A downside to living in a thriving city is that air pollution makes for poor fall foliage, though some spots in town—Wave Hill, Pelham Bay Park—still boast colorful leaves at the end of October. But if you take a short trip outside the city limits, you can see some beautiful autumn colors, all within a day’s drive. Sadly, the best fall foliage sightseeing trip is no more—Amtrak retired its glass-domed Adirondack train in 2018. But there are other spots to take in the season; here are our seven favorites.
All posts by Rebecca Fishbein
Photo via Pixabay
With autumn in New York City quickly approaching, you can take in the changing leaves and crisp air, and there are few places better to do that than a local farm. Some of the best spots near town offer apple and pumpkin picking, in addition to a slew of other fall-ready activities, making it easy to bring some of the season home with you. Ahead, we’ve rounded up our 10 favorite spots that are open this year with COVID guidelines in place.
Getting out of the city during the hot summer months has never felt so necessary, with the usual ways of staying cool by exploring an air-conditioned museum or taking a dip at a city pool currently on hold because of the coronavirus pandemic. For those looking to reconnect with nature (while maintaining social distance), there are a number of escapes just outside of the city offering hikes and treks ranging in levels of difficulty. Some of these are easily accessible by Metro-North; some might require a car, and some happen to be in the city itself, provided you consider Staten Island within its borders. All of them feature great views, exercise, fresh air, and the occasional tree, how novel! Ahead, discover our favorites.
Photo of McSorley’s © James and Karla Murray
Irish Americans have been a part of the New York ecosystem since the colonial era, but they cemented their stamp on this city during a period of mass migration in the 19th century. We owe a lot to the Irish—some of the city’s most beautiful buildings and cathedrals were designed and built by Irish immigrants, for instance. One of the tastier hand-me-downs was the Irish bar, replete with cheap pints, hearty grub, dark lighting, and a slate of bartenders who’ll inspire you to earn their respect. Ahead we’ve rounded up 12 of the best, from old standbys like McSorley’s and Peter McManus Cafe to some lesser-known gems like Sunset Park’s Irish Haven (the bar in The Departed) and baseball bar Foley’s.
Photo of The Strand Rare Book Room (top left) by Aaron and Whitney Photography; all others cited below
Some people think Valentine’s Day is a good day for a proposal, but those people are wrong. Valentine’s Day is a holiday that belongs to Hallmark, but the day you propose is one that belongs to you, without any intrusion on the part of a greeting card company. Still, if you’re going to pop the question, you’re best off doing it before February 14, so the pressure’s off and no one’s sitting at dinner stressing out over whether or not they’re going to accidentally swallow a ring in their champagne. Luckily, this city’s full of romantic spots ripe for love and impending marriage. Here are a few of our favorites, from a bookstore and a movie theater to parks and restaurants.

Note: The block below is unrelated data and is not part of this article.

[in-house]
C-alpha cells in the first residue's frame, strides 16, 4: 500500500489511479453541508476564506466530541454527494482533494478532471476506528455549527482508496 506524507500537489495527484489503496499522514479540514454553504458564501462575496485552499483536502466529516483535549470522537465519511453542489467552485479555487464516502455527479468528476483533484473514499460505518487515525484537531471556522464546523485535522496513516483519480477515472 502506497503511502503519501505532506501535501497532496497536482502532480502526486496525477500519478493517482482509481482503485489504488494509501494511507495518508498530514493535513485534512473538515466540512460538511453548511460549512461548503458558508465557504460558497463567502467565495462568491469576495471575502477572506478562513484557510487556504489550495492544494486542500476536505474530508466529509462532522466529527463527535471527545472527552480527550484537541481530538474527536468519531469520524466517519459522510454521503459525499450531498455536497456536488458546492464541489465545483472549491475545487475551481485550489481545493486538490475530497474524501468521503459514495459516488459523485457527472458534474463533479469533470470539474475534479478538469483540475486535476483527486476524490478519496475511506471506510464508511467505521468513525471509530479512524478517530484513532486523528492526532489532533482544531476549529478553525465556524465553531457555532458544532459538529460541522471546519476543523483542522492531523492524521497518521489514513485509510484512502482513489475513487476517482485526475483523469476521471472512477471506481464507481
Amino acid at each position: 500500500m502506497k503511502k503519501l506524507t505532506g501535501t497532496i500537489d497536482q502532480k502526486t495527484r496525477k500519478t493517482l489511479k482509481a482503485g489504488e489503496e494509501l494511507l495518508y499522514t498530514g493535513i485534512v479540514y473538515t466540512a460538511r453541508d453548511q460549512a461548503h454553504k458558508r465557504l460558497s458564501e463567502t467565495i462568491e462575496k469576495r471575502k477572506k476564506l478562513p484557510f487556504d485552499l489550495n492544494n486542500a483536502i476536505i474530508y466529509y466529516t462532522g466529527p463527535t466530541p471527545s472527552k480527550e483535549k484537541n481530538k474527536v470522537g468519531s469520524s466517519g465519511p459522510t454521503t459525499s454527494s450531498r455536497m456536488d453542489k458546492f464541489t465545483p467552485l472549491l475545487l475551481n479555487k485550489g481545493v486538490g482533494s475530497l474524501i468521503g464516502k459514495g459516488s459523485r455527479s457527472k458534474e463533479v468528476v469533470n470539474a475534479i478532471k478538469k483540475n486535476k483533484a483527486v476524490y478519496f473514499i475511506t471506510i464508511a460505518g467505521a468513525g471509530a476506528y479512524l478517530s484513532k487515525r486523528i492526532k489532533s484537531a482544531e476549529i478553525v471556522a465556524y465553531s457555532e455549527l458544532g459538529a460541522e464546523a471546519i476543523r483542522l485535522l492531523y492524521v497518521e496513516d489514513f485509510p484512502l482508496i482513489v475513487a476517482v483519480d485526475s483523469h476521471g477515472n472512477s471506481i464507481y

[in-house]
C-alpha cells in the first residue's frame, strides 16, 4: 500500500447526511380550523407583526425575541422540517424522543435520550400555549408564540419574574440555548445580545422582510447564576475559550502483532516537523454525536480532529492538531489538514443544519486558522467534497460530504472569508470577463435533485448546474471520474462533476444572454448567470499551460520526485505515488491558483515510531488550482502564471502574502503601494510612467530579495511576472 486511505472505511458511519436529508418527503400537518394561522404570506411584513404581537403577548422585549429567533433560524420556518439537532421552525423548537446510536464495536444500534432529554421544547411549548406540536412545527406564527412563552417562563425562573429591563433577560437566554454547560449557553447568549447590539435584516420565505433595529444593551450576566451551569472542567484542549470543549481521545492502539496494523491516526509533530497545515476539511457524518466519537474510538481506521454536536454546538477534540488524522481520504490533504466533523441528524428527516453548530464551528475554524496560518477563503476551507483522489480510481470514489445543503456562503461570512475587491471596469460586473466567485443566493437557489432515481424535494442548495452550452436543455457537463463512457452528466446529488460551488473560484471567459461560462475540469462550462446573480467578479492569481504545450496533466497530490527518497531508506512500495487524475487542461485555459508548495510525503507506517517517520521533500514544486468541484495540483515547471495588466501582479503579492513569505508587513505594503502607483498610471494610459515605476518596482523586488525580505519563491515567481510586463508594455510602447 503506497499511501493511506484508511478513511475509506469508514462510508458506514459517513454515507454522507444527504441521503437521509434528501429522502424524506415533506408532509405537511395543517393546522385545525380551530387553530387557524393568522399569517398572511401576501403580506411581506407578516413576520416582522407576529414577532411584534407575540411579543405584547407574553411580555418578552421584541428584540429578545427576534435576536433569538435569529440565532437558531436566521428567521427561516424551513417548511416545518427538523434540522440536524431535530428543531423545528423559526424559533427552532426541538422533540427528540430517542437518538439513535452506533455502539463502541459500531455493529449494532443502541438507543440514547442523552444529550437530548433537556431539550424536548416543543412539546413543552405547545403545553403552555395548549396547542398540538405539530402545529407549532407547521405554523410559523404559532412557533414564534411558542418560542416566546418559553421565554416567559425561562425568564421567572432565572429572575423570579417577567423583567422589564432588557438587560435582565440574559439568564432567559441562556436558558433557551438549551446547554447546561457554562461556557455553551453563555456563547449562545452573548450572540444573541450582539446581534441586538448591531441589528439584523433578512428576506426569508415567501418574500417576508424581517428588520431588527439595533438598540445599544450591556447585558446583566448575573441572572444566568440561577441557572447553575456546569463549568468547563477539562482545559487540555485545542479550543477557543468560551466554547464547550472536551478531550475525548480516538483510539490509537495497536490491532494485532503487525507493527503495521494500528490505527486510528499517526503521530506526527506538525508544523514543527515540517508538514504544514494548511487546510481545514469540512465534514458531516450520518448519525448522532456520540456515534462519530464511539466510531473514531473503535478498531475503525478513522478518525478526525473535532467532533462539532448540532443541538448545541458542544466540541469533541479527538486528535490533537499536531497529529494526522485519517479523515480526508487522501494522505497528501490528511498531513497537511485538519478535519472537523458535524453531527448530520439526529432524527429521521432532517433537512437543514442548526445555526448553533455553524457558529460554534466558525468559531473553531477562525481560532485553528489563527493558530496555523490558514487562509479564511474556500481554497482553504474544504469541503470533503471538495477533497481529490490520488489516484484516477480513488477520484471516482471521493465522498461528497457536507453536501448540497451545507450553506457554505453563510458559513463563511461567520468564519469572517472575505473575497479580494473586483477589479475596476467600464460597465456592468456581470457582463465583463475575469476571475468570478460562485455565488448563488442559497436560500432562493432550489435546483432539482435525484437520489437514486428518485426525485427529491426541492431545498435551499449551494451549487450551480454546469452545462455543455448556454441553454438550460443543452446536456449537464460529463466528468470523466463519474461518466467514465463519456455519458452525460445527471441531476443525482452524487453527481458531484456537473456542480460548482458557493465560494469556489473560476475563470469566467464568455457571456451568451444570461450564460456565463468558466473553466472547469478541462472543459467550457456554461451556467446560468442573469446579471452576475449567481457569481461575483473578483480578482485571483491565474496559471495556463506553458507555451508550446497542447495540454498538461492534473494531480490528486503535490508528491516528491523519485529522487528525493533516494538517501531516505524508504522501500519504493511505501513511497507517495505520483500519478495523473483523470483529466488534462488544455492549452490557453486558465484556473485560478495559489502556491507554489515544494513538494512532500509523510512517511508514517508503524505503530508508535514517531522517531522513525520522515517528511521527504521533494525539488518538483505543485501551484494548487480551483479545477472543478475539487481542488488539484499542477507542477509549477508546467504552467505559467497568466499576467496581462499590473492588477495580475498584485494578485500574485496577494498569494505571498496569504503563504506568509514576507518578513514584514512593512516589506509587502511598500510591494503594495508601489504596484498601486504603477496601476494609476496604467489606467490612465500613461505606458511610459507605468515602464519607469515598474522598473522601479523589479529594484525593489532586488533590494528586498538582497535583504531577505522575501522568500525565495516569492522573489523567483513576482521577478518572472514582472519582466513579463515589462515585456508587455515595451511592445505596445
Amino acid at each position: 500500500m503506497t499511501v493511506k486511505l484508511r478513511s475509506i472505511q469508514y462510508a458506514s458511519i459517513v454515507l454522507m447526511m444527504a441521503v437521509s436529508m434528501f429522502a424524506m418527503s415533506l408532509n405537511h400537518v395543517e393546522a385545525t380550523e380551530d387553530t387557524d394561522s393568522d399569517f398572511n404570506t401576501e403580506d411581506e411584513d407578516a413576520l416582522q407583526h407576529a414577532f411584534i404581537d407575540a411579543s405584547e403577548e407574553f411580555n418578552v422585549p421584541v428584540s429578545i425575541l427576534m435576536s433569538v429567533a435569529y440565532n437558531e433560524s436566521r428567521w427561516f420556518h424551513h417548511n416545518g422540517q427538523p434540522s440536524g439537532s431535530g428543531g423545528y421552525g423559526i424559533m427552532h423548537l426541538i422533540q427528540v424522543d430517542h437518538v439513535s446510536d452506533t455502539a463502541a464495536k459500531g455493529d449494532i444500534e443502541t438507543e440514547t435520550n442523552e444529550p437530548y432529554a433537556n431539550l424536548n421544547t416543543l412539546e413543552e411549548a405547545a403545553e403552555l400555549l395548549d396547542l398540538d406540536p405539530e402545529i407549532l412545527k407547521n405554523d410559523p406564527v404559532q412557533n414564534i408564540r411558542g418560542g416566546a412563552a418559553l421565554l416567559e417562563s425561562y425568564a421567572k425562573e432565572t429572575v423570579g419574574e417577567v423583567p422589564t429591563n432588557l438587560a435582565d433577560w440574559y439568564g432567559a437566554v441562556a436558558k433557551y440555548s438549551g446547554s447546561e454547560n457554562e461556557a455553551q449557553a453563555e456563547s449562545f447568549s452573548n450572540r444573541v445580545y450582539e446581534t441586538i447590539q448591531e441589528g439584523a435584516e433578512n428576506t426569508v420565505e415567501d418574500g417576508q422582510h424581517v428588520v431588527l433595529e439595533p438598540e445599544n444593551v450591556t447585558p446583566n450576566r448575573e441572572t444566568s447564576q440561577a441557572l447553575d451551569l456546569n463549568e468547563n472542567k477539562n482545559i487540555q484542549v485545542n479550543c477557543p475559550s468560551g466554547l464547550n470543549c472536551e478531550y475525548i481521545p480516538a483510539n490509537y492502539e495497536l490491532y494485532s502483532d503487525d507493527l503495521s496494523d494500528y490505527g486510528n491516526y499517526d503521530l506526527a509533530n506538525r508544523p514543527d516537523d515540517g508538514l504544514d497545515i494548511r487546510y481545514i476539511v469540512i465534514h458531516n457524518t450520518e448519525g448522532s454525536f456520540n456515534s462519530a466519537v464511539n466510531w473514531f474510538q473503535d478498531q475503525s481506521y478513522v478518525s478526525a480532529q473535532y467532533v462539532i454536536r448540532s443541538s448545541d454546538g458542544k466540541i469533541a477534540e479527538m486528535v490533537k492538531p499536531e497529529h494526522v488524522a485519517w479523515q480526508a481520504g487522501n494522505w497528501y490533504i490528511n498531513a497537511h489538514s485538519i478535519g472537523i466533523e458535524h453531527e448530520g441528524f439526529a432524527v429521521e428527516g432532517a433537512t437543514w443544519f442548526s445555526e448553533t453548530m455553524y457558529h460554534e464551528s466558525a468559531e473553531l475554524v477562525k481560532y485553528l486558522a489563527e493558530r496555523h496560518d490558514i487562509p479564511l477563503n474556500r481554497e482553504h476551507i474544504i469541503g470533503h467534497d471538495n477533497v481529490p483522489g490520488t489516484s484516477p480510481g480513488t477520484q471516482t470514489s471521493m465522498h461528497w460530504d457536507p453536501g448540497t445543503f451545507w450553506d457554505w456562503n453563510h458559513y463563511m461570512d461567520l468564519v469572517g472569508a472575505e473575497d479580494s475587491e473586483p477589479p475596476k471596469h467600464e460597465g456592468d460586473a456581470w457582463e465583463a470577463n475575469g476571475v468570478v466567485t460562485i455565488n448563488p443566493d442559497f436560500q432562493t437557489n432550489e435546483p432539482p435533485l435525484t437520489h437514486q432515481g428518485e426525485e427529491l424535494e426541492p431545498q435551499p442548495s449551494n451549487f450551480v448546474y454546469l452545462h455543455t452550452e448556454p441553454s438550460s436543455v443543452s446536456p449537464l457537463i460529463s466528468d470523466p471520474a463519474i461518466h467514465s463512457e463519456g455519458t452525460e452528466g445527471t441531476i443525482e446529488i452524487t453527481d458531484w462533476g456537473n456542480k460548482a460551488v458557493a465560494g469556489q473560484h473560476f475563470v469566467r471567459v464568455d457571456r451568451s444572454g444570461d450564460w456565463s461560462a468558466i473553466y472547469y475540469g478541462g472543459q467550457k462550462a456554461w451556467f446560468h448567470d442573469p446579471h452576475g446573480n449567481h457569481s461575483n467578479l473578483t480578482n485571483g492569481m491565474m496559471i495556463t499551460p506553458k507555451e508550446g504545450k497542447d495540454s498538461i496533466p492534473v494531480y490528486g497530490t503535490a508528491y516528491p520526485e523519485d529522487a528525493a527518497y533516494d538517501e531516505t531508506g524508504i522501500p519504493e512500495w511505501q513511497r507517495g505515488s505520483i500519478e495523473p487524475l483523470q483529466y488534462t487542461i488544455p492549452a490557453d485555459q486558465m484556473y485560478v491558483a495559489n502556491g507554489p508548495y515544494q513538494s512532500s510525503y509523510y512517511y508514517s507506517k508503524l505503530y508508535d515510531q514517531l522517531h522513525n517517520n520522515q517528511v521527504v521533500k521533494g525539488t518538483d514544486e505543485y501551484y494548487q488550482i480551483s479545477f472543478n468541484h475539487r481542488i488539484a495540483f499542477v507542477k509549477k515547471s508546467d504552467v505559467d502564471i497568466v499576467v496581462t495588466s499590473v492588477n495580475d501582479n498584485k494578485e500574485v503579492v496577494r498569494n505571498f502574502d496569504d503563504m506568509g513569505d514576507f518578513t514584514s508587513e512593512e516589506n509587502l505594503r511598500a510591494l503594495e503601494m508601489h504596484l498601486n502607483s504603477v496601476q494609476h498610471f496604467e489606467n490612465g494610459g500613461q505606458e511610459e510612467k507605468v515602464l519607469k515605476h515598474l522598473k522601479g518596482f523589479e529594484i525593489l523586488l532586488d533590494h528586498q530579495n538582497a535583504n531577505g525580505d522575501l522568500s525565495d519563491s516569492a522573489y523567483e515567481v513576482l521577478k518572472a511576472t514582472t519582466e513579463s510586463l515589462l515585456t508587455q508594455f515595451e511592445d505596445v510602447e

One of the best things about freelancing in New York City is not having to fight with the subway to get to my desk on time, something I did almost daily when I had an office job. One of the worst things, though, is feeling permanently stuck in my cramped apartment. Luckily, this city has lots of great, airy spaces that lend themselves well to remote work, whether you do it full time or are just looking to spend the day free of fluorescent lighting and Gary from HR. Ahead, discover 10 of our favorites.
Despite being the City That Never Sleeps, New York does close down a bit on Christmas Day, with all sorts of museums, shops, restaurants, and other businesses giving their staff a break for the holiday. But for those of us who do not celebrate or won’t be spending all of Christmas at home squabbling over politics with family, there’s still plenty to do in town, especially if you get a little creative. Here are seven great options.
With its lit-up streets and sidewalk tree-sellers, New York is at its best during the holidays, especially if you can avoid tourist-clogged areas like Rockefeller Center and Times Square. There are lots of lovely festive spots to celebrate seasonal cheer, including local bars and restaurants that transform their spaces into holiday wonderlands, complete with themed drinks, bites, and lots of Christmas lights. Here are some of our favorites.
New York is a prime spot for holiday shopping, in large part because of big department stores like Bloomingdale’s and Macy’s, designer flagships that line the Upper East Side, and whatever hell awaits you in the Disney Store in Times Square. But true New Yorkers should avoid the major shopping hubs, and instead seek gifts and other goods in some of the city’s slightly less crowded and infinitely more interesting ‘hoods, including the many holiday markets and pop-up shops found across the five boroughs. Find our favorite neighborhoods for holiday shopping this season, ahead.
New York is too big to feel like a college town. But, in many ways, it is one, serving as home to New York University, the New School, the CUNY schools, Columbia University, Fordham University, and Manhattan College, to name a few. These students can be found all over the city, but they throng thicker in some spots—ones that sit closer to their respective campuses and also charge way less for drinks than some of this city’s definitively non-student-friendly $18 cocktail bars. Here are some of our favorites.